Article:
The ninth round of NAFTA negotiations kicked off last week in Washington, D.C., in a frantic race against time.
NAFTA negotiations will get even more complicated as they approach Mexico’s presidential campaigns, which kick off in late March.
U.S. Rep. Joaquín Castro and former Ambassador Antonio Garza said political discourse about immigration has shifted in the last 20 years to a harsher tone.
This is a story about an administration that sees no political benefit in negotiating NAFTA in good faith, and doesn’t value economic reality.
But San Antonio Mayor Ron Nirenberg brought the current trilateral trade talks home by pointing out the almost 200,000 local jobs that are at stake.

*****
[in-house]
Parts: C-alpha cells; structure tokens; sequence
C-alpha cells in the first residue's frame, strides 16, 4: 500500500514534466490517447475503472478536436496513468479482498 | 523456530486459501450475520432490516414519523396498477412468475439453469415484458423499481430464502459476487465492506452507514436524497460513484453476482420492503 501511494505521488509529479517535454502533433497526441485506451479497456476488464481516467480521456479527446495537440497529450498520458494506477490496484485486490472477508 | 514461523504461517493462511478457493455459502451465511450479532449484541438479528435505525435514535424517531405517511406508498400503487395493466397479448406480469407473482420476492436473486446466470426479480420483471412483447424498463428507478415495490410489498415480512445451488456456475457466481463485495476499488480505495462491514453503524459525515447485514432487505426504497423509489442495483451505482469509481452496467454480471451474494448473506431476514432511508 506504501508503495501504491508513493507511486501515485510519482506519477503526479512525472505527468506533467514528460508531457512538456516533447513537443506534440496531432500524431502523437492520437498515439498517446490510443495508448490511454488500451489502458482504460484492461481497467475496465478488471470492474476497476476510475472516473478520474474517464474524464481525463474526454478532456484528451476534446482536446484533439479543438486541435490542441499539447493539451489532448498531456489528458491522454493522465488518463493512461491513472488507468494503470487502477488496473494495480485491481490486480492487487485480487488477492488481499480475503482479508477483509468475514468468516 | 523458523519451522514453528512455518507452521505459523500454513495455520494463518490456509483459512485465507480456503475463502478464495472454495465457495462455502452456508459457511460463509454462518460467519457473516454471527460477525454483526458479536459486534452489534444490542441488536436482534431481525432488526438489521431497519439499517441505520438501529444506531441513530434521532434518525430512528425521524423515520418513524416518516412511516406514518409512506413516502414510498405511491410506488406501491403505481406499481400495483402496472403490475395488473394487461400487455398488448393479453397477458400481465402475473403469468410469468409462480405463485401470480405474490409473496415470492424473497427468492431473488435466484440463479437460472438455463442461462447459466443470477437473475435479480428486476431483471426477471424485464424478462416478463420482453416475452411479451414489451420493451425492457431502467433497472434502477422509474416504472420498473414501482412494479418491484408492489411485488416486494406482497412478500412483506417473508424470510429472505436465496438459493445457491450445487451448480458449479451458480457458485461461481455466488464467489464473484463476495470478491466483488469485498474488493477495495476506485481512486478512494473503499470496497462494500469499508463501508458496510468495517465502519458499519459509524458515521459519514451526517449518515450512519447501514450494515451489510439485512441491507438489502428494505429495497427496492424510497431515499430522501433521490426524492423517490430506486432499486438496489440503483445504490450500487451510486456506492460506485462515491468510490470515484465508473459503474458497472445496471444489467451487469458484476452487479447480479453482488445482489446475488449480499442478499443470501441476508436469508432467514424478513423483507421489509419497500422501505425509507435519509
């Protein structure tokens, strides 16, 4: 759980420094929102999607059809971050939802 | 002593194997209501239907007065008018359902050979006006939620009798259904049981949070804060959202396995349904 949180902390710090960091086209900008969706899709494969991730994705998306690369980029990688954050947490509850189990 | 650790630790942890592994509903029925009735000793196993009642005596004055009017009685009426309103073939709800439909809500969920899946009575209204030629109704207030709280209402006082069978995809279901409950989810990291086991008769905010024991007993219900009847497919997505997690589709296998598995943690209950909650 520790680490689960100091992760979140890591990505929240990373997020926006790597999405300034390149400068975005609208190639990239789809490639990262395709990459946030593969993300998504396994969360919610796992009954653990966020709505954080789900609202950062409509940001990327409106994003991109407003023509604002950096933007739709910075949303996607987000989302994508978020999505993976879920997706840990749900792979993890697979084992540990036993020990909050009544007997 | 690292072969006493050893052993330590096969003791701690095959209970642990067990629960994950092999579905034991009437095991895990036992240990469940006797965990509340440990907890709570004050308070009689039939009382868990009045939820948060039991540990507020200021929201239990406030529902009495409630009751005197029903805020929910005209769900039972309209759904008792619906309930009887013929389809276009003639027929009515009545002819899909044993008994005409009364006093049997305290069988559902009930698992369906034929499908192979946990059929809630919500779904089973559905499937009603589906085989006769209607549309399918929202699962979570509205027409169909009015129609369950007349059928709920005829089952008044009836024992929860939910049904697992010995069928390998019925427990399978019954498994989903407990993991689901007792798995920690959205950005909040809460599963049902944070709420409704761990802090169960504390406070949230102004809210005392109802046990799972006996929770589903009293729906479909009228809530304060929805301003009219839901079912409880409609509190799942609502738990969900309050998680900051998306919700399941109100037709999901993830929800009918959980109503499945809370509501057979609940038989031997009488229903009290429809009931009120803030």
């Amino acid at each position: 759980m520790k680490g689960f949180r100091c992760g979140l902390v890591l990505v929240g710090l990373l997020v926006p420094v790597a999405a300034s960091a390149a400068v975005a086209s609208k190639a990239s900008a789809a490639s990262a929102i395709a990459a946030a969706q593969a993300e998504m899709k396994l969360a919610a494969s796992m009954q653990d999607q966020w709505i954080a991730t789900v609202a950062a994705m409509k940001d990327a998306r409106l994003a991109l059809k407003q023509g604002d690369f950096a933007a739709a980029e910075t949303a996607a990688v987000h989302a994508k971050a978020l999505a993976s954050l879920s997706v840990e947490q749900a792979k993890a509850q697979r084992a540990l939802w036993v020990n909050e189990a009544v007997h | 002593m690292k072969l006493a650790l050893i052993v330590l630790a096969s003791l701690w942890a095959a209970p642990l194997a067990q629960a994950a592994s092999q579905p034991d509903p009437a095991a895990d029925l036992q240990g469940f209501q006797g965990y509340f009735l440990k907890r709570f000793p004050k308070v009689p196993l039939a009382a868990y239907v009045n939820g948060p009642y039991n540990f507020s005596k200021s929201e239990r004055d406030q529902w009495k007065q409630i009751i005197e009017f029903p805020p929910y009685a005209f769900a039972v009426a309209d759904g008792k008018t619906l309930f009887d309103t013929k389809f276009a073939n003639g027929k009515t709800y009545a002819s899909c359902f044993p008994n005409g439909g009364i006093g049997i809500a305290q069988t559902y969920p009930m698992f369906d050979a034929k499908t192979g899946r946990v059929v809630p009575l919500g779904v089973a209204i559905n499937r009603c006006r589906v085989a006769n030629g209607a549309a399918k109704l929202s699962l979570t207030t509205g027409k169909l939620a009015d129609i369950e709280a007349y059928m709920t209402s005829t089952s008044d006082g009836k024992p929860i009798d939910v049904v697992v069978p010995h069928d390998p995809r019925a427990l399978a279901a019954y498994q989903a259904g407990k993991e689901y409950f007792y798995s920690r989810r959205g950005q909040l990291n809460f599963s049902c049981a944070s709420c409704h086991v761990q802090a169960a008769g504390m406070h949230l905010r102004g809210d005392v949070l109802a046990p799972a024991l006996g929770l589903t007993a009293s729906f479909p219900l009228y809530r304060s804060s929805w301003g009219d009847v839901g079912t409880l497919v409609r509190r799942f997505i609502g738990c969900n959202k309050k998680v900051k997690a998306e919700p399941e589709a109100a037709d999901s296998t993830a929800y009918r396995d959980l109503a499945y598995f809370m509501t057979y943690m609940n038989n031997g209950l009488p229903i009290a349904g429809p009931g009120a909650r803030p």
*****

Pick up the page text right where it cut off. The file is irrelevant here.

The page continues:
With numerous issues left unresolved after the second round of talks, many will look for word that this session reached a positive turning point.
With NAFTA negotiations beginning in D.C. last week, the big question may not just be what a new deal includes, but whether it will clear political hurdles.
Along the U.S.-Mexico border, a wall may soon be going up and companies are building liquefied natural gas export terminals in the Port of Brownsville.
Over the past few weeks, there has been some great news coming out of Mexico’s energy sector.
By early fall, negotiators from all three countries will sit down to hash out the details, with the goal of wrapping up the negotiations in early 2018.